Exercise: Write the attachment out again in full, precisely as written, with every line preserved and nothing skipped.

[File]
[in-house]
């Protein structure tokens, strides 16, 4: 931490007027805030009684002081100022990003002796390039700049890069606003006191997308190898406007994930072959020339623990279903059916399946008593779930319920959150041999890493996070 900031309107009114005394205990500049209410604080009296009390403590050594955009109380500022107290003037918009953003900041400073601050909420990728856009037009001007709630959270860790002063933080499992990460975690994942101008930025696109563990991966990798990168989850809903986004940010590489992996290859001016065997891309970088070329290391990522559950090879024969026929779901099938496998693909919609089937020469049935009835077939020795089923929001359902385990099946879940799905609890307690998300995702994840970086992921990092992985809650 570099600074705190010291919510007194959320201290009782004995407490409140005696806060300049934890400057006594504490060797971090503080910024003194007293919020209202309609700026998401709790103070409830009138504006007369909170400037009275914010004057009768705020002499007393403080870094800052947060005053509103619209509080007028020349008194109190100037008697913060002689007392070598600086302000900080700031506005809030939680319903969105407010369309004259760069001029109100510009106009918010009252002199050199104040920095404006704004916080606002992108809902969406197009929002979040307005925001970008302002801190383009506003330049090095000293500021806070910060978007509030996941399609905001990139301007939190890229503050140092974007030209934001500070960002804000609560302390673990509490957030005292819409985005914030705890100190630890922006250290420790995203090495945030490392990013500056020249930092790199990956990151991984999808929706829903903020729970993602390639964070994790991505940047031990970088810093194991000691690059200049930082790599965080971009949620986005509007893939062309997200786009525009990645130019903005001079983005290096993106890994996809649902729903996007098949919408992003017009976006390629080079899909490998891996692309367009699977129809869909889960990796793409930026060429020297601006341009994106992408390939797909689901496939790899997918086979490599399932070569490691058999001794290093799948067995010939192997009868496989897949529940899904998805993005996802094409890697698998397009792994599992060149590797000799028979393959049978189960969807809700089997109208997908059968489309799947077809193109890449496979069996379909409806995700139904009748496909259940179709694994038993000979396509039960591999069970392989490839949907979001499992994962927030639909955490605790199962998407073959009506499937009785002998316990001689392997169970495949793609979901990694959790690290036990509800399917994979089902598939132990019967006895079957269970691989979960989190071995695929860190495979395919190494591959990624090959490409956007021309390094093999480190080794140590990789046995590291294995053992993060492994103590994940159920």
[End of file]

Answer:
[in-house]
């Protein structure tokens, strides 16, 4: 931490007027805030009684002081100022990003002796390039700049890069606003006191997308190898406007994930072959020339623990279903059916399946008593779930319920959150041999890493996070 900031309107009114005394205990500049209410604080009296009390403590050594955009109380500022107290003037918009953003900041400073601050909420990728856009037009001007709630959270860790002063933080499992990460975690994942101008930025696109563990991966990798990168989850809903986004940010590489992996290859001016065997891309970088070329290391990522559950090879024969026929779901099938496998693909919609089937020469049935009835077939020795089923929001359902385990099946879940799905609890307690998300995702994840970086992921990092992985809650 570099600074705190010291919510007194959320201290009782004995407490409140005696806060300049934890400057006594504490060797971090503080910024003194007293919020209202309609700026998401709790103070409830009138504006007369909170400037009275914010004057009768705020002499007393403080870094800052947060005053509103619209509080007028020349008194109190100037008697913060002689007392070598600086302000900080700031506005809030939680319903969105407010369309004259760069001029109100510009106009918010009252002199050199104040920095404006704004916080606002992108809902969406197009929002979040307005925001970008302002801190383009506003330049090095000293500021806070910060978007509030996941399609905001990139301007939190890229503050140092974007030209934001500070960002804000609560302390673990509490957030005292819409985005914030705890100190630890922006250290420790995203090495945030490392990013500056020249930092790199990956990151991984999808929706829903903020729970993602390639964070994790991505940047031990970088810093194991000691690059200049930082790599965080971009949620986005509007893939062309997200786009525009990645130019903005001079983005290096993106890994996809649902729903996007098949919408992003017009976006390629080079899909490998891996692309367009699977129809869909889960990796793409930026060429020297601006341009994106992408390939797909689901496939790899997918086979490599399932070569490691058999001794290093799948067995010939192997009868496989897949529940899904998805993005996802094409890697698998397009792994599992060149590797000799028979393959049978189960969807809700089997109208997908059968489309799947077809193109890449496979069996379909409806995700139904009748496909259940179709694994038993000979396509039960591999069970392989490839949907979001499992994962927030639909955490605790199962998407073959009506499937009785002998316990001689392997169970495949793609979901990694959790690290036990509800399917994979089902598939132990019967006895079957269970691989979960989190071995695929860190495979395919190494591959990624090959490409956007021309390094093999480190080794140590990789046995590291294995053992993060492994103590994940159920």